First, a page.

June 5, 1913: Sewage Treatment in Fitchburg, MA

0605 Sewage Treatment for Fitchburg MAJune 5, 1913: Engineering News article. Sewage Treatment Works for Fitchburg, Mass. “Sewage-treatment works, consisting of Imhoff tanks, sludge beds, sprinkling filters and secondary or final settling tanks are about to be built for Fitchburg, Mass., under a contract awarded in May, 1913. Special features of this plant are rectangular Imhoff tanks, built side by side with dividing walls, cement-plaster partitions forming troughs and gas vents, and the use of structural-steel frames to support the reinforced-concrete walls of the tanks and also the partitions just mentioned; the installation of the air lift for removing sludge from the Imhoff tanks, the approval by the Massachusetts State Board of Health of sprinkling filters, the first plant of the kind to be thus approved; the construction of sprinkling filters 10ft. in depth; the building of a 2-in. cement plastered curtain wall between the natural ground and the stone filling of the sprinkling filters.

The City of Fitchburg is located in the north central part of the State of Massachusetts on the North Branch of the Nashua River. In 1910 the city had a population of 37,826. A large number of manufacturing industries are located here on account of the excellent water power afforded by the numerous storage reservoirs along the river. The city is fairly well served by a system of sewers designed on the combined plan, which empty into the river at various points along its course. During the last two years, an intercepting sewer has been under construction, and at the present time is nearly completed, varying in size from 48 to 30 in. in diameter. The intercepting sewer will divert the sewage from the river and convey it to the trunk sewer through which it will flow to the sewage-treatment works. For a distance of 5500 ft. above the sewage-treatment works, the trunk sewer is in the form of an inverted siphon, constructed of 30-in. cast-iron pipe, at the upper end of which a chamber has been constructed with an overflow direct to the Nashua River, and a 36-in. stub for the future construction of an additional inverted siphon to be built when the normal quantity of sewage exceeds the capacity of the present siphon. Before the sewage enters the inverted siphon, it will pass through a grit chamber and coarse screen, where the gravel and sand will be removed and large objects, which might cause obstruction to the inverted siphon, will be retained. This grit chamber has been constructed in the sewer department yard where it will be readily accessible for inspection and cleaning.”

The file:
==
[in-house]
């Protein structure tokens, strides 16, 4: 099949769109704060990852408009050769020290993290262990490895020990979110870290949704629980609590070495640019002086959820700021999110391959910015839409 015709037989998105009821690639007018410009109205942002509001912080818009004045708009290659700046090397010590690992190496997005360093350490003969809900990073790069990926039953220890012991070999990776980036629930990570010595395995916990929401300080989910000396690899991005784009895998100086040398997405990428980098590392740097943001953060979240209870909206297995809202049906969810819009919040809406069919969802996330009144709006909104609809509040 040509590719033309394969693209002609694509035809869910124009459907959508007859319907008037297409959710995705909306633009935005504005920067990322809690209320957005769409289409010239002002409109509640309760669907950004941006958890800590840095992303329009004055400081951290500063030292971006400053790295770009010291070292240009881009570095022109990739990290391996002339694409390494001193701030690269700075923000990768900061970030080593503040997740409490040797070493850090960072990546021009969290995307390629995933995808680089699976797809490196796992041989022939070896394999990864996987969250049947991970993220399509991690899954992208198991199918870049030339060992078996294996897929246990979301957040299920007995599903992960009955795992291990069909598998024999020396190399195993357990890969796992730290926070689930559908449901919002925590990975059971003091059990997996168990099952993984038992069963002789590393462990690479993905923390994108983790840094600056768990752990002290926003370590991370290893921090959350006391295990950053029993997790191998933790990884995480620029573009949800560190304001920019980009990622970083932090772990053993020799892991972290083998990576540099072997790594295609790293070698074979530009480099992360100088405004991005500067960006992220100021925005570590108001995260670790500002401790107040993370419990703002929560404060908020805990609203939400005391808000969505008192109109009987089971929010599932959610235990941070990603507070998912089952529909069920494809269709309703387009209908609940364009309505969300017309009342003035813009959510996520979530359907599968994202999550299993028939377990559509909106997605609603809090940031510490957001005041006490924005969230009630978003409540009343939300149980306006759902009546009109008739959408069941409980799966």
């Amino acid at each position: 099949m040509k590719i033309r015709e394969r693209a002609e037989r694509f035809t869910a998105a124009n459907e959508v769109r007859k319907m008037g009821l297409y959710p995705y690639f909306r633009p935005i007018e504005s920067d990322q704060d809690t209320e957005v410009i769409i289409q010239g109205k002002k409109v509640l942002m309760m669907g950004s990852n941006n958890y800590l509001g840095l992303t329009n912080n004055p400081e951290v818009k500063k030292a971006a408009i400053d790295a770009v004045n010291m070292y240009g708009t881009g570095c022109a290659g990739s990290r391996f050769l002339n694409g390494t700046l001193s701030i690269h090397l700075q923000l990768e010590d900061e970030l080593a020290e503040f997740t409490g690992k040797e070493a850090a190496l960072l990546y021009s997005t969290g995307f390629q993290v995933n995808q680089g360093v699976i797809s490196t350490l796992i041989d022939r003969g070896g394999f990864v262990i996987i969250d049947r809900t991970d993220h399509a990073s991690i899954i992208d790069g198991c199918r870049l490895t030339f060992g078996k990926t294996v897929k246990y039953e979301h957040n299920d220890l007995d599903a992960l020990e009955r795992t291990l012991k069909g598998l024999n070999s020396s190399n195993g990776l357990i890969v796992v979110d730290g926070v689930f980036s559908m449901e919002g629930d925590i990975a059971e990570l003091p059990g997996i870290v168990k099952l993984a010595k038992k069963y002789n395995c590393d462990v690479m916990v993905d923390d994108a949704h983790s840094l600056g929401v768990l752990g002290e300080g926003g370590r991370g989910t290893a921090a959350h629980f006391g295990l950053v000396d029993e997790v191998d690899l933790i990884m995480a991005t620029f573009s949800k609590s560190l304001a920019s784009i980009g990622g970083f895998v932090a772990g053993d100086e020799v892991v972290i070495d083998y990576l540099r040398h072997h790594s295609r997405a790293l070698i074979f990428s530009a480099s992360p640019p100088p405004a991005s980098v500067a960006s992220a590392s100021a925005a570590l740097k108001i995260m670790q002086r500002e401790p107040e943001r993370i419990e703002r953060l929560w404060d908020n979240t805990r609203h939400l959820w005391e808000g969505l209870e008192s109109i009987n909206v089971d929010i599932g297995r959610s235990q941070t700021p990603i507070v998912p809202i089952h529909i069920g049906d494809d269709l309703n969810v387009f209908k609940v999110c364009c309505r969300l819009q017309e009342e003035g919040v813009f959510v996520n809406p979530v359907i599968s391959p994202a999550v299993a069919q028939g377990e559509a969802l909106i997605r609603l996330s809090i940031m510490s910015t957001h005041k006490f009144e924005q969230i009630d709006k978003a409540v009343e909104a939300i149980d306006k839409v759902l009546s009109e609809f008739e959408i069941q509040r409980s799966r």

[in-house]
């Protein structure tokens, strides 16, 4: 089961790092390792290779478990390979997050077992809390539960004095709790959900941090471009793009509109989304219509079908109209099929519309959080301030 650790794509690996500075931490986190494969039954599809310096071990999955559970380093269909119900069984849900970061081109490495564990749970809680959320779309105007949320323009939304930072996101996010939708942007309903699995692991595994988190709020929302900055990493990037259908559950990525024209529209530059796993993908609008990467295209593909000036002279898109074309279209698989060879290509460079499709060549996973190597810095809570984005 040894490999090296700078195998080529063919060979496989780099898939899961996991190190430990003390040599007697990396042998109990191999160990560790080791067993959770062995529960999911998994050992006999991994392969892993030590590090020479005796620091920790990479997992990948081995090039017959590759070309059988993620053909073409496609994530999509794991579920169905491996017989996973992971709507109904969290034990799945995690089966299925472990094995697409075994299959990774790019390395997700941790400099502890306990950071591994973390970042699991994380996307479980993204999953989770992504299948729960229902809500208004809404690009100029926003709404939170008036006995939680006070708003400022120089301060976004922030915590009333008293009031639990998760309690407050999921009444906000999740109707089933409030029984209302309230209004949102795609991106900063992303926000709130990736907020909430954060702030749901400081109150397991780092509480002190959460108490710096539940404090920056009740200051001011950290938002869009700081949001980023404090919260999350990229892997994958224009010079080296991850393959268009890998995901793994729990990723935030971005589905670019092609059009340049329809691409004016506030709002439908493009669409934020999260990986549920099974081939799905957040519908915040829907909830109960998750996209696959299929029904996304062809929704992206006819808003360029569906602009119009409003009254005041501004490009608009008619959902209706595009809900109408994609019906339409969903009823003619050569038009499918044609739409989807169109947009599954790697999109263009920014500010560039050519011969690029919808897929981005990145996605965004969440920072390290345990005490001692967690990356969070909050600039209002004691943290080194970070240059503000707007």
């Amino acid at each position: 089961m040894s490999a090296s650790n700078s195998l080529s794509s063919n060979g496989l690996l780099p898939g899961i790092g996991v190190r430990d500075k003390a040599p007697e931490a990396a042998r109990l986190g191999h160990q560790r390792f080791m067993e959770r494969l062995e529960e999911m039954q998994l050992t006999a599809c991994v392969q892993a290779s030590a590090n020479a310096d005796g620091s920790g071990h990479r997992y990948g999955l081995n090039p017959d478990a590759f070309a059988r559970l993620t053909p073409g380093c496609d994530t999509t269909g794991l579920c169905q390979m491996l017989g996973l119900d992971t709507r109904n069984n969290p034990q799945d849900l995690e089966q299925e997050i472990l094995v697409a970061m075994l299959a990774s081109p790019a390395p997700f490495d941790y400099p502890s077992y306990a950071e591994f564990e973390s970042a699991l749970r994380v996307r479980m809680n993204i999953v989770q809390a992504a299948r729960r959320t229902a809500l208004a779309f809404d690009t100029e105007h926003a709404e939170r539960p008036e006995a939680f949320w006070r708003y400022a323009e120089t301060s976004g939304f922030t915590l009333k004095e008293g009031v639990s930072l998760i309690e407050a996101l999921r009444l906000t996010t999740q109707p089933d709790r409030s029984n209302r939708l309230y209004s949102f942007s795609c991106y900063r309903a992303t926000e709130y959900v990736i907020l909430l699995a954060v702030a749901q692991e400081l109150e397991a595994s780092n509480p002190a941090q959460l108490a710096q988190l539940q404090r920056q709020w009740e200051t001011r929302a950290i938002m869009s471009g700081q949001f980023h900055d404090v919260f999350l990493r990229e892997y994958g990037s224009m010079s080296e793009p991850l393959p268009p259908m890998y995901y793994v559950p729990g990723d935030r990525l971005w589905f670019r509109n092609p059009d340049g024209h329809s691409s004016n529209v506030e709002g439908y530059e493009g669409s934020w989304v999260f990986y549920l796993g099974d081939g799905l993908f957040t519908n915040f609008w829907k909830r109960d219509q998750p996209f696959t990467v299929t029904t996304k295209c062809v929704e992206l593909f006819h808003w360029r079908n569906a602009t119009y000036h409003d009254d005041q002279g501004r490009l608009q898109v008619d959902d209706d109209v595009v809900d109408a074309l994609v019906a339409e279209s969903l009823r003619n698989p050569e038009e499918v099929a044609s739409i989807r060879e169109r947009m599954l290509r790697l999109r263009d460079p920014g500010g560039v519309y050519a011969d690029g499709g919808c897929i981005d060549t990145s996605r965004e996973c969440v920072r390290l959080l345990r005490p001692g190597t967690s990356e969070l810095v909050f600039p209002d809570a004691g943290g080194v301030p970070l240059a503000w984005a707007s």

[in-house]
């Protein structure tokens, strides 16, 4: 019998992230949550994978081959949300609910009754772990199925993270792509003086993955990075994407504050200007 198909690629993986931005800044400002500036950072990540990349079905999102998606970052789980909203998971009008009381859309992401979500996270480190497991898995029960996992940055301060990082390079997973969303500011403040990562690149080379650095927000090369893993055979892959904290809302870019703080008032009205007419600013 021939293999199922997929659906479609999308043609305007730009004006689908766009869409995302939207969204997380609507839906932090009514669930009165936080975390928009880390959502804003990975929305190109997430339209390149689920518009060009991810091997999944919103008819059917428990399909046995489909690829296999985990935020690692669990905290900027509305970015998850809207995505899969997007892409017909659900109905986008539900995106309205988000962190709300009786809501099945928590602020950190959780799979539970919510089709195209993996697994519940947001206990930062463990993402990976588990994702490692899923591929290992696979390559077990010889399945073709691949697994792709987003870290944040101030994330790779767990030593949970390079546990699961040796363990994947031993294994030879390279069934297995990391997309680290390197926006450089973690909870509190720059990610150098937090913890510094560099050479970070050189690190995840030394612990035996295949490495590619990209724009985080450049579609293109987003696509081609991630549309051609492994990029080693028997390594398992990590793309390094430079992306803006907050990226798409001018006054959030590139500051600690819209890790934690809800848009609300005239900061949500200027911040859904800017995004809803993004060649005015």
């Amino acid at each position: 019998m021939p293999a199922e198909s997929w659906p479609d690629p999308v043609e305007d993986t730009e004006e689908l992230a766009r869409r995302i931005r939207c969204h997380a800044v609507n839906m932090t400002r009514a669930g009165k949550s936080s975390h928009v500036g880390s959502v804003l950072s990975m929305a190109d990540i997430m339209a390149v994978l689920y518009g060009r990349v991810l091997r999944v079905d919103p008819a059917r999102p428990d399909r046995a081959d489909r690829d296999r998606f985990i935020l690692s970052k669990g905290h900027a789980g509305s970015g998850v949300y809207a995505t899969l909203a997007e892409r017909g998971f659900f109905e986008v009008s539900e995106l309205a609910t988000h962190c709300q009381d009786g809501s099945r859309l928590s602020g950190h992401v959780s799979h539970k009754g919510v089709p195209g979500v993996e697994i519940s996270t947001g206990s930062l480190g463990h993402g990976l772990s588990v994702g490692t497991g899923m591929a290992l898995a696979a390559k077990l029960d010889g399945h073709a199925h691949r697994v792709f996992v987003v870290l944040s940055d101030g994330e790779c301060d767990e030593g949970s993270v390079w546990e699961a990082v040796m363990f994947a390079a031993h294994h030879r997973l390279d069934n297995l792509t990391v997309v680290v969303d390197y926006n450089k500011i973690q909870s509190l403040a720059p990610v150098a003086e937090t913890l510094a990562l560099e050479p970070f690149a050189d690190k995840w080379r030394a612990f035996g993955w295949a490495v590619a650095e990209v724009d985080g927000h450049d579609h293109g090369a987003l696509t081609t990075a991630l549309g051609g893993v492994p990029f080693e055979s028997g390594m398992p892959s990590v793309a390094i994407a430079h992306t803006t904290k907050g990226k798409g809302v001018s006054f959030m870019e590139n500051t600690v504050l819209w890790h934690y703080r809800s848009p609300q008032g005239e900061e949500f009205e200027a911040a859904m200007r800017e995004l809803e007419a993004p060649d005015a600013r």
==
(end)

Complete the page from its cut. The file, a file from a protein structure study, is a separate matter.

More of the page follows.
Reference: Marston, F.A. 1913. Sewage Treatment Works for Fitchburg, Mass. Engineering News, 69:23:1176, June 5.

Commentary: And thus the dumping of raw sewage into the heavily used rivers of the northeastern U.S. began to be curtailed. Intercepting sewers and rudimentary sewage works would begin to make a positive difference in river water quality. It would take many decades before the job was finished.

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